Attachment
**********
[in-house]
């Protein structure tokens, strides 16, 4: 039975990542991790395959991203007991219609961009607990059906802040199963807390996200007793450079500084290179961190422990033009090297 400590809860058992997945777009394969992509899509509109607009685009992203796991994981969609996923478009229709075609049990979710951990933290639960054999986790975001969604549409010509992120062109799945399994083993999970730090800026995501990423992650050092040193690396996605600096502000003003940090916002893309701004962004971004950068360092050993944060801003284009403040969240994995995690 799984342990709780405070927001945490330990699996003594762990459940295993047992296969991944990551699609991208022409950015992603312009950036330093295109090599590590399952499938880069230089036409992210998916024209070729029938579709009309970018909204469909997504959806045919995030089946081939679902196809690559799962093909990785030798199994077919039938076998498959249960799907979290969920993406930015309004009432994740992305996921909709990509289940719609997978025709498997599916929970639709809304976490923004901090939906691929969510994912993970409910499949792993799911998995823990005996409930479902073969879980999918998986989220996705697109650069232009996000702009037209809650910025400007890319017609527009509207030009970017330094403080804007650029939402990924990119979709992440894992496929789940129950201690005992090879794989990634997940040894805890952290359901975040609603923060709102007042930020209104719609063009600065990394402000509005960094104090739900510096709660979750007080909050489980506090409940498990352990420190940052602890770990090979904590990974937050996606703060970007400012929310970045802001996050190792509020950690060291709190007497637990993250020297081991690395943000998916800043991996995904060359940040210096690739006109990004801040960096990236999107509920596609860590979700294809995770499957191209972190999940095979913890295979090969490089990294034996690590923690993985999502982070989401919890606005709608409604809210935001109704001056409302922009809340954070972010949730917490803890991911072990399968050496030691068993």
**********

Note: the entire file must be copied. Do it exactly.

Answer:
[in-house]
């Protein structure tokens, strides 16, 4: 039975990542991790395959991203007991219609961009607990059906802040199963807390996200007793450079500084290179961190422990033009090297 400590809860058992997945777009394969992509899509509109607009685009992203796991994981969609996923478009229709075609049990979710951990933290639960054999986790975001969604549409010509992120062109799945399994083993999970730090800026995501990423992650050092040193690396996605600096502000003003940090916002893309701004962004971004950068360092050993944060801003284009403040969240994995995690 799984342990709780405070927001945490330990699996003594762990459940295993047992296969991944990551699609991208022409950015992603312009950036330093295109090599590590399952499938880069230089036409992210998916024209070729029938579709009309970018909204469909997504959806045919995030089946081939679902196809690559799962093909990785030798199994077919039938076998498959249960799907979290969920993406930015309004009432994740992305996921909709990509289940719609997978025709498997599916929970639709809304976490923004901090939906691929969510994912993970409910499949792993799911998995823990005996409930479902073969879980999918998986989220996705697109650069232009996000702009037209809650910025400007890319017609527009509207030009970017330094403080804007650029939402990924990119979709992440894992496929789940129950201690005992090879794989990634997940040894805890952290359901975040609603923060709102007042930020209104719609063009600065990394402000509005960094104090739900510096709660979750007080909050489980506090409940498990352990420190940052602890770990090979904590990974937050996606703060970007400012929310970045802001996050190792509020950690060291709190007497637990993250020297081991690395943000998916800043991996995904060359940040210096690739006109990004801040960096990236999107509920596609860590979700294809995770499957191209972190999940095979913890295979090969490089990294034996690590923690993985999502982070989401919890606005709608409604809210935001109704001056409302922009809340954070972010949730917490803890991911072990399968050496030691068993």